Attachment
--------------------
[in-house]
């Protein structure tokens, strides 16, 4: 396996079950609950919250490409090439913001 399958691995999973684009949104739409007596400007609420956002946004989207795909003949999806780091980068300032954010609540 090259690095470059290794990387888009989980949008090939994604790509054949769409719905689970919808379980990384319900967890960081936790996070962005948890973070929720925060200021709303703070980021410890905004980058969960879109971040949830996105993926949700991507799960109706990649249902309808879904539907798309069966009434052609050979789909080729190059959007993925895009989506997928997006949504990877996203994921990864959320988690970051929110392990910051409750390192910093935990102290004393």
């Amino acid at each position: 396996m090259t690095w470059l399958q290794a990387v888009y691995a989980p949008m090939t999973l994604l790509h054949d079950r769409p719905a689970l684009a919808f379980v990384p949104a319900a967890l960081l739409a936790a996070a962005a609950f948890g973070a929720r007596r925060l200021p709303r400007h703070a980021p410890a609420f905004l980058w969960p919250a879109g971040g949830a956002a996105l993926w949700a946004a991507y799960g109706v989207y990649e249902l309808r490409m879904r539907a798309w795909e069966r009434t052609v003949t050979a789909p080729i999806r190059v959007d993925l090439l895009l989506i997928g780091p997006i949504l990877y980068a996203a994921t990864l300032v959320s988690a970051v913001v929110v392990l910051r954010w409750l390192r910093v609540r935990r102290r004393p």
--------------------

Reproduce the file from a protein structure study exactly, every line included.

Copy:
[in-house]
């Protein structure tokens, strides 16, 4: 396996079950609950919250490409090439913001 399958691995999973684009949104739409007596400007609420956002946004989207795909003949999806780091980068300032954010609540 090259690095470059290794990387888009989980949008090939994604790509054949769409719905689970919808379980990384319900967890960081936790996070962005948890973070929720925060200021709303703070980021410890905004980058969960879109971040949830996105993926949700991507799960109706990649249902309808879904539907798309069966009434052609050979789909080729190059959007993925895009989506997928997006949504990877996203994921990864959320988690970051929110392990910051409750390192910093935990102290004393």
């Amino acid at each position: 396996m090259t690095w470059l399958q290794a990387v888009y691995a989980p949008m090939t999973l994604l790509h054949d079950r769409p719905a689970l684009a919808f379980v990384p949104a319900a967890l960081l739409a936790a996070a962005a609950f948890g973070a929720r007596r925060l200021p709303r400007h703070a980021p410890a609420f905004l980058w969960p919250a879109g971040g949830a956002a996105l993926w949700a946004a991507y799960g109706v989207y990649e249902l309808r490409m879904r539907a798309w795909e069966r009434t052609v003949t050979a789909p080729i999806r190059v959007d993925l090439l895009l989506i997928g780091p997006i949504l990877y980068a996203a994921t990864l300032v959320s988690a970051v913001v929110v392990l910051r954010w409750l390192r910093v609540r935990r102290r004393p």